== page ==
Hail to the Redskins … and not because of anything that happened with the roster or on the football field.
Nope, the NFL franchise deserves a round of applause for correcting a mistake … albeit 30 years later … and awarding its 1987 replacement players Super Bowl rings that were distributed the following year. Granted, they should’ve been given them way back when, but the fallout from a bitter strike and the players who crossed picket lines was so white-hot then that it made it difficult.
I said difficult … not impossible. It should’ve happened. And now it has.
So file this one under “Better Late than Never,” and you can probably credit an ESPN’s “30 for 30” documentary entitled “Year of the Scab” for making it happen. If nothing else, it brought to life what NFL players on both sides of the strike endured during the three weeks the league carried on with replacements — an ugly episode that featured violence, harsh words and, later, a Hollywood film centered around a fictional Washington replacement football team and called — what else? — “The Replacements.”
But that season also featured a real-life Washington replacement team that won all three of its games, including the finale against the Dallas Cowboys — in Dallas, no less — after striking veterans like Randy White, Too Tall Jones, Danny White and Tony Dorsett crossed the picket line and decided to play. Washington was given no chance, and why should it? Dallas had many of its regulars back in uniform, and the Redskins did not.
Nevertheless, Washington prevailed, 13-7, in a Monday Night upset that former Redskins’ GM Charley Casserly later recalled as “one of the most emotional wins I’ve been around.” The reason? Hall-of-Fame coach Joe Gibbs’ pre-game speech to a bunch of nobodies he knew, in all likelihood, were playing their last NFL game.
“So Gibbs gets up in front of the team,” Casserly said on a Talk of Fame Network broadcast that aired last September, “and he says, ‘Men, nobody thinks we have a chance.’ I mean, I never thought we had a chance.
“So Gibbs gets up in front of the team and says, ‘Men, this is exactly the situation you want to be in. You came back here to prove you could play in the league. So what better situation could you want than to be on national television, playing the Dallas Cowboys, in front of every other team in the league, with their best players out there? This is what you want, OK?’ ”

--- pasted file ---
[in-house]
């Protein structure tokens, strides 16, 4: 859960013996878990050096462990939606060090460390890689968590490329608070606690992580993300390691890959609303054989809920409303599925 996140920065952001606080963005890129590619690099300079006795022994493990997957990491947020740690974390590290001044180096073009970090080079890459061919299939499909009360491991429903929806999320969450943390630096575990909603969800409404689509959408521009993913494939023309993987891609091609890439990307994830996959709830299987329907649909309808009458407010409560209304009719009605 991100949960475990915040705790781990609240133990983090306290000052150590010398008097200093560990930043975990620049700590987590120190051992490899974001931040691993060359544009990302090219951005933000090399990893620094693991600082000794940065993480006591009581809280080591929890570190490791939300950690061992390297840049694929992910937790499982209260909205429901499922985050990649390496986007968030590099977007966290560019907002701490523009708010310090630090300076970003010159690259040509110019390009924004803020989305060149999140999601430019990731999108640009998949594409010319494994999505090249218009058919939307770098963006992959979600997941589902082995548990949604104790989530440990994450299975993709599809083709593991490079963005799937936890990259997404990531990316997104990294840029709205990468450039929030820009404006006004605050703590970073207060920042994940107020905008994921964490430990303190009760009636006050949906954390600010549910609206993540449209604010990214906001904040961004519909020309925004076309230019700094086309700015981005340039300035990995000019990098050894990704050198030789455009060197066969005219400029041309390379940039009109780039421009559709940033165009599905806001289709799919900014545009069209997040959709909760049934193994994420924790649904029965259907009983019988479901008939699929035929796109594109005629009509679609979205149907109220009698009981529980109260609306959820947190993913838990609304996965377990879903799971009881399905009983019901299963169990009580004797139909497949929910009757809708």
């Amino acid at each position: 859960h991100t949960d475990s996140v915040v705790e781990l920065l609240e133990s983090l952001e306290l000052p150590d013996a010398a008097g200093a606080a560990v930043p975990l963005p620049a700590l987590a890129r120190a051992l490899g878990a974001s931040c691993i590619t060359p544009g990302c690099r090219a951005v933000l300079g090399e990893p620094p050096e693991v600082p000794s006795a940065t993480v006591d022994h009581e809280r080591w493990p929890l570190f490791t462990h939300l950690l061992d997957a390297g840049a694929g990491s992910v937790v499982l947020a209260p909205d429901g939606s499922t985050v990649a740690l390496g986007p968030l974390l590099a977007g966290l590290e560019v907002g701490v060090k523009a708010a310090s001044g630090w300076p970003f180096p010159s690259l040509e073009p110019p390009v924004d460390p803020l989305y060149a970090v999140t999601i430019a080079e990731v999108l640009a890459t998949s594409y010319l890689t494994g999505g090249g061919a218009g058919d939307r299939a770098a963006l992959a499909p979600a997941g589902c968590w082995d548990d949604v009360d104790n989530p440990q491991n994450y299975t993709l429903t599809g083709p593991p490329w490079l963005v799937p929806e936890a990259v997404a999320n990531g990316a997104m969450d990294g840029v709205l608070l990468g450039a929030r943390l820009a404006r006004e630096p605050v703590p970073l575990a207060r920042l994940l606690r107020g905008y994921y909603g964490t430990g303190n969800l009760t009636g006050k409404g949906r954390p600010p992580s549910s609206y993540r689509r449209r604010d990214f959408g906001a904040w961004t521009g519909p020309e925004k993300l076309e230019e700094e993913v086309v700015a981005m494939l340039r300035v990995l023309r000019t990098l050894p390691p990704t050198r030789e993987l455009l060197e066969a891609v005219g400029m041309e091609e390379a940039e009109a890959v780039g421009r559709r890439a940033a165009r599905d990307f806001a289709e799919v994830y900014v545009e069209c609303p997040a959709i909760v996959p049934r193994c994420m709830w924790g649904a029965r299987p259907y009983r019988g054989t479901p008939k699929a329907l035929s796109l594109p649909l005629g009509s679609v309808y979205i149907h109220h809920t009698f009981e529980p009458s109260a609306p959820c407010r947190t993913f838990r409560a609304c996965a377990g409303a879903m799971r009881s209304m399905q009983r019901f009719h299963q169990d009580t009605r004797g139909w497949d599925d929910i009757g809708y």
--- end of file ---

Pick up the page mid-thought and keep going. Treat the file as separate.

And his players responded … holding off America’s Team in their final appearance as Washington Redskins and carrying Gibbs off the field on their shoulders. It not only was one of the biggest upsets in modern NFL history, but it completed a 3-0 run for Washington’s replacement players and led to an 11-4 finish, the Redskins’ third Super Bowl appearance in six years and their second Lombardi Trophy.
Thirty years later we caught up with the star of that game, former running back Lionel Vital, who ran for 136 yards that evening. Now the director of college scouting for Dallas, Vital was asked if he thought he … and his replacement teammates … deserved rings for what they did that season.
“I do,” he said on a Talk of Fame Network broadcast. “If you’re going to use and count those three games toward you winning your division and having an opportunity of going to the Super Bowl, well, then, you need to reward the people who helped you gain that distinction. We never got that gesture presented to us, unfortunately.”
Well, now they have.
Congratulations to the Washington Redskins and owner Daniel Snyder for correcting a mistake and getting it right. Their replacement players of three decades ago deserved to be recognized and rewarded, even if it was 30 years later.
Hail to the Redskins.